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    I sign the inner mat of a double-matted mount at the lower right corner of the "reveal." I hinge mount behind a window and also sign the actual print on the back. I make a computer printed card with my name, contact details, and the title, and sometimes even a brief comment about the picture. I apply that to the back with double-sided tape. I also put the title on the back of the print (and the date). If I wanted it visible on the front, I would write it on the inner mat at the lower left. I've done that occasionally, but not lately.

    Based on limited experience with using those glass "clip frames" years ago, I would not want to have the glass contact my prints. YMMV

    And I am nobody, so my methods do not carry any particular significance! :D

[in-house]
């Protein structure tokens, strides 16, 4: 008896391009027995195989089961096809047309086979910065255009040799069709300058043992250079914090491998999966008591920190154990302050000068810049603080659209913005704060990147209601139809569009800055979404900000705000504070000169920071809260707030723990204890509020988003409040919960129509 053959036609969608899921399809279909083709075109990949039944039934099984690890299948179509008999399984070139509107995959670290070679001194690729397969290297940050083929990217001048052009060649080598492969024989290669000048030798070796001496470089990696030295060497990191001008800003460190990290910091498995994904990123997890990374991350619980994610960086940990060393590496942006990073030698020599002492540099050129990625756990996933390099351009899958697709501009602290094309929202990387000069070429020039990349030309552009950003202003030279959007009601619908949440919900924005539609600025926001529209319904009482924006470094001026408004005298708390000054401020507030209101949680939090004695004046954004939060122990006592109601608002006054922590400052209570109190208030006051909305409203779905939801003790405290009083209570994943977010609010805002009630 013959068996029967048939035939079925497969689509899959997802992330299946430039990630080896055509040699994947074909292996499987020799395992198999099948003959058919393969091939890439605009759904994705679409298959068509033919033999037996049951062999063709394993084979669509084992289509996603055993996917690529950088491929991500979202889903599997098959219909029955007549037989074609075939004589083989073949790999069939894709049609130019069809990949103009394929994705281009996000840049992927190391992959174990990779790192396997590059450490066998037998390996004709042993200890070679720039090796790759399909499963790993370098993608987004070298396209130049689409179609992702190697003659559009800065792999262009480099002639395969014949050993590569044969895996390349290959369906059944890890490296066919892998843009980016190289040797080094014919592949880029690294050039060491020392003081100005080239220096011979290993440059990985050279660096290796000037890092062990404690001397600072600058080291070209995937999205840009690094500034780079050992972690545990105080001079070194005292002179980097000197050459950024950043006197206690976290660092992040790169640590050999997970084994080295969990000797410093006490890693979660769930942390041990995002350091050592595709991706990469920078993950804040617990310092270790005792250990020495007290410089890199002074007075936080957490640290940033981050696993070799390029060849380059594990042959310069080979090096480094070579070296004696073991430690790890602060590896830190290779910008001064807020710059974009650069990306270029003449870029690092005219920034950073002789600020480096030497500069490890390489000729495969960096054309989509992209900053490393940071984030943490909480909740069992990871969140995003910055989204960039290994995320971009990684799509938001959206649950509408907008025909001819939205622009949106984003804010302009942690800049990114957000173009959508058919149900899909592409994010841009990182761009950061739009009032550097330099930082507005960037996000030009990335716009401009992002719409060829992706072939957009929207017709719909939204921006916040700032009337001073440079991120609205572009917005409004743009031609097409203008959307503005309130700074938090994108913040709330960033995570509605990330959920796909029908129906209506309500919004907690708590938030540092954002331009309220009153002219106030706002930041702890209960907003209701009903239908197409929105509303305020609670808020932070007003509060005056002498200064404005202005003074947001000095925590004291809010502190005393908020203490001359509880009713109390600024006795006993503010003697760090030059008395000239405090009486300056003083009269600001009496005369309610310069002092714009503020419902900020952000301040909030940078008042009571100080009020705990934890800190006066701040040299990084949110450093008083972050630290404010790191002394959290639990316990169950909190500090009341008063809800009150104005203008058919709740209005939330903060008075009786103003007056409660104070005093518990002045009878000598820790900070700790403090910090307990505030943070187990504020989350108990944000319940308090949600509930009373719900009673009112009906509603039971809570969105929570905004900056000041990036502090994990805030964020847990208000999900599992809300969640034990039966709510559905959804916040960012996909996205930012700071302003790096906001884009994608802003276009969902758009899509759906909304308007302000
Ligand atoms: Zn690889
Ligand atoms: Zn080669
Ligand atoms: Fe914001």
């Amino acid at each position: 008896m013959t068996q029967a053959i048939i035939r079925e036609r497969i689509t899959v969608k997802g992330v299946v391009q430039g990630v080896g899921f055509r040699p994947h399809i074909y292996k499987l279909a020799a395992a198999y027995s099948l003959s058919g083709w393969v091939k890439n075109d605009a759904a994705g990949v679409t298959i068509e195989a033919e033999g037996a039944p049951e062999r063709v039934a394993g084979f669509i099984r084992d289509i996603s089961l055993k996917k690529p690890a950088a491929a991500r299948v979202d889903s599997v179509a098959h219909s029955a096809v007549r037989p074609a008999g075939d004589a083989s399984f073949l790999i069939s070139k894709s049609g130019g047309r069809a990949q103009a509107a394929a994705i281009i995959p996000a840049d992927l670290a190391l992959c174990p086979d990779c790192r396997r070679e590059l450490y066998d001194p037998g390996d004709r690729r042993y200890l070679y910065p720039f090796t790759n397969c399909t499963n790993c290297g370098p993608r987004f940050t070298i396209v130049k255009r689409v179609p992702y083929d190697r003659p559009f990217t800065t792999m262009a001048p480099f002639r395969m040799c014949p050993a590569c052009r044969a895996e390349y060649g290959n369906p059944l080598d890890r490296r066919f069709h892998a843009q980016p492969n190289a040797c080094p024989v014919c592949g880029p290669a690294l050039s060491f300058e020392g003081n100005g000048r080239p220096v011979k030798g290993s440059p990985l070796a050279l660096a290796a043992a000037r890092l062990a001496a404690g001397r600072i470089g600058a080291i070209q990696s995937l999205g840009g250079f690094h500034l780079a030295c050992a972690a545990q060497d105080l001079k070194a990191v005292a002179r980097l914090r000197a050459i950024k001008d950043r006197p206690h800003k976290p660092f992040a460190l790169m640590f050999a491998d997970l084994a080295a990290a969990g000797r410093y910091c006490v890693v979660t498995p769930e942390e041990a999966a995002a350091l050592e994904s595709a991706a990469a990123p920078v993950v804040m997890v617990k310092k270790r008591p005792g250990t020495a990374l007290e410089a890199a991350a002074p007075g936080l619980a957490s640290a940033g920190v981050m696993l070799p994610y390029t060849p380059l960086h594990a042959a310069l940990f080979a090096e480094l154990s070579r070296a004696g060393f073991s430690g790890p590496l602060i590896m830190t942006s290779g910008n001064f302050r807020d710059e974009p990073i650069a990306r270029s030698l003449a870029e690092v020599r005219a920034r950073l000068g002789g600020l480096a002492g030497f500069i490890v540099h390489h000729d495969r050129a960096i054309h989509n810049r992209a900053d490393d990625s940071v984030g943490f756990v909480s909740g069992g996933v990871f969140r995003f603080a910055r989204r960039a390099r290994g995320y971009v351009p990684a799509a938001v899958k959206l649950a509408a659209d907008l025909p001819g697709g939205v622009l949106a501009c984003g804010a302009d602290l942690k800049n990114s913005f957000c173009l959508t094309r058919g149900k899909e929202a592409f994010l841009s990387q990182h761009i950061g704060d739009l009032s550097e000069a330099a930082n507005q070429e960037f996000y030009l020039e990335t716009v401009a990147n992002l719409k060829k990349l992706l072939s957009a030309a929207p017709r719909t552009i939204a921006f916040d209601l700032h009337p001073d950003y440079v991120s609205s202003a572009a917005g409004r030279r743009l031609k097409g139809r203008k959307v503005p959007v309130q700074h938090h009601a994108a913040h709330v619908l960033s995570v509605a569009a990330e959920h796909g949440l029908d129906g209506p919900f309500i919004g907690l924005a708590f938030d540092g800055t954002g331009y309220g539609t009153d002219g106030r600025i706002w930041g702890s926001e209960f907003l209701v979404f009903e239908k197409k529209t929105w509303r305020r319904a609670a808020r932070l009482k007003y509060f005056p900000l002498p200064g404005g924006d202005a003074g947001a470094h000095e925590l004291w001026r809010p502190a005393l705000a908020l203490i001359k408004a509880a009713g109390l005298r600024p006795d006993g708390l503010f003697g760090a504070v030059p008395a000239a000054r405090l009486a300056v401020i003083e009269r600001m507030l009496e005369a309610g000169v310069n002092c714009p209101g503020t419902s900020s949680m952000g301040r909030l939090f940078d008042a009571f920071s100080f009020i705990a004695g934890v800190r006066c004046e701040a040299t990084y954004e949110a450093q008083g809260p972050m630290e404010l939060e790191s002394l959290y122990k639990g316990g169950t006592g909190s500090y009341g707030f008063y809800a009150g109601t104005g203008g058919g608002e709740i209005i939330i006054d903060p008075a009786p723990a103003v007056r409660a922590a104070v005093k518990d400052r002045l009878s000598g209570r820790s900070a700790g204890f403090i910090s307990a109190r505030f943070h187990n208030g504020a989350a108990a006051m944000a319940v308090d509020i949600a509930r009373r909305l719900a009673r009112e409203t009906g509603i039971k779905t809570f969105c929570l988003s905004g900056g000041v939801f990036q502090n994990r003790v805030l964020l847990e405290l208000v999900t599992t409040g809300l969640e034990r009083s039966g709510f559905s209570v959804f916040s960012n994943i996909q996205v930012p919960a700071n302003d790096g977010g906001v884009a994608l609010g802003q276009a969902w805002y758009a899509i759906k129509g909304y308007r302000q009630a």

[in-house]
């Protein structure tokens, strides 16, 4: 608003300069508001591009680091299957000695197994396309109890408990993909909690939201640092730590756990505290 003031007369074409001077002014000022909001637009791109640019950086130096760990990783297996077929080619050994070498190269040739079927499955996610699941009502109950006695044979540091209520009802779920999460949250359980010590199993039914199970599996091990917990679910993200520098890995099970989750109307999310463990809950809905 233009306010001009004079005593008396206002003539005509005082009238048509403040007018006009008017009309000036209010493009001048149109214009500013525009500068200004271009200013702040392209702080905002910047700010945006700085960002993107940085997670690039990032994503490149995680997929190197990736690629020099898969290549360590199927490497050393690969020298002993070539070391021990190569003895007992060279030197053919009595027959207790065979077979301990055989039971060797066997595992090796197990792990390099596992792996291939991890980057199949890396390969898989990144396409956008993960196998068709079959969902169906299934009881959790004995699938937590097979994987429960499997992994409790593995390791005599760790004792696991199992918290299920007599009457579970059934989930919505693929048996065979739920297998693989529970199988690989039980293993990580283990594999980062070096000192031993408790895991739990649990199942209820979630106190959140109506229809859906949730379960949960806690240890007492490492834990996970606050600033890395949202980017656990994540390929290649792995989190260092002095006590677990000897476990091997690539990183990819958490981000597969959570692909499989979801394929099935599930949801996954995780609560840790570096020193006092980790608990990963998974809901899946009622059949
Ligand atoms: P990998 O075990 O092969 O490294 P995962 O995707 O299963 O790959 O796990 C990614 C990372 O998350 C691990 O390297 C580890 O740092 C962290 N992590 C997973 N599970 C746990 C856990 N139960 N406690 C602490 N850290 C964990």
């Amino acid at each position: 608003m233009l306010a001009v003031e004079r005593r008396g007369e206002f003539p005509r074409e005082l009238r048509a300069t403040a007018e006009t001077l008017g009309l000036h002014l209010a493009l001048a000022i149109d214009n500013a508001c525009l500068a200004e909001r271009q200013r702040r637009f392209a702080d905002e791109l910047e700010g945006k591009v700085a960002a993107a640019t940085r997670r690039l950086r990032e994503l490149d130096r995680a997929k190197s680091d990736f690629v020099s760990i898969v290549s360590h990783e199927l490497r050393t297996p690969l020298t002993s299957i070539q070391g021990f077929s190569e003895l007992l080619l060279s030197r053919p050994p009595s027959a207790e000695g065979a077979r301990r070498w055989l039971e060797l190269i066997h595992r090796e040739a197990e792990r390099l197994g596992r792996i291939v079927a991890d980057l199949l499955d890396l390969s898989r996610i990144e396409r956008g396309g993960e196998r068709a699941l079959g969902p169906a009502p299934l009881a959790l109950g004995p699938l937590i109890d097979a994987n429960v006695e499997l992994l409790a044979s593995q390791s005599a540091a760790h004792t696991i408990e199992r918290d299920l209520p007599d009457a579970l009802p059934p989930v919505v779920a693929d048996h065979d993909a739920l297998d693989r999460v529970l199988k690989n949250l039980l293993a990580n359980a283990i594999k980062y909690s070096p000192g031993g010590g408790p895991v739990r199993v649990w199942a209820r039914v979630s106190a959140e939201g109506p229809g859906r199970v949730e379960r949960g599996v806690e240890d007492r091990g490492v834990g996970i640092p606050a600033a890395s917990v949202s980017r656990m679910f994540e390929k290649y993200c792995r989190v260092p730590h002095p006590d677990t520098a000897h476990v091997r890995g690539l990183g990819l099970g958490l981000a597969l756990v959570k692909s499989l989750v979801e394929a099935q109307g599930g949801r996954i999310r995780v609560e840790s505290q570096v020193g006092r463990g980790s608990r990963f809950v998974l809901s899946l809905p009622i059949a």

DaveT
     
  4. ann

    ann Subscriber

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    i have a series that is printed so the image is surrounded by a huge amount of wide border, all part of the paper itself. They are framed using interspacing so the print it's self does not touch the glass.

    prints and touching glass is not a good thing as after awhile they stick together.

    i don't title prints, altho sometimes they do have a working name.

    when i sell something i sign the print under the print in pencil, it will depend on the manner in which i have matted it; sometimes i sign verso; again depends on the print and the way it is displayed.
     
  5. Dan Henderson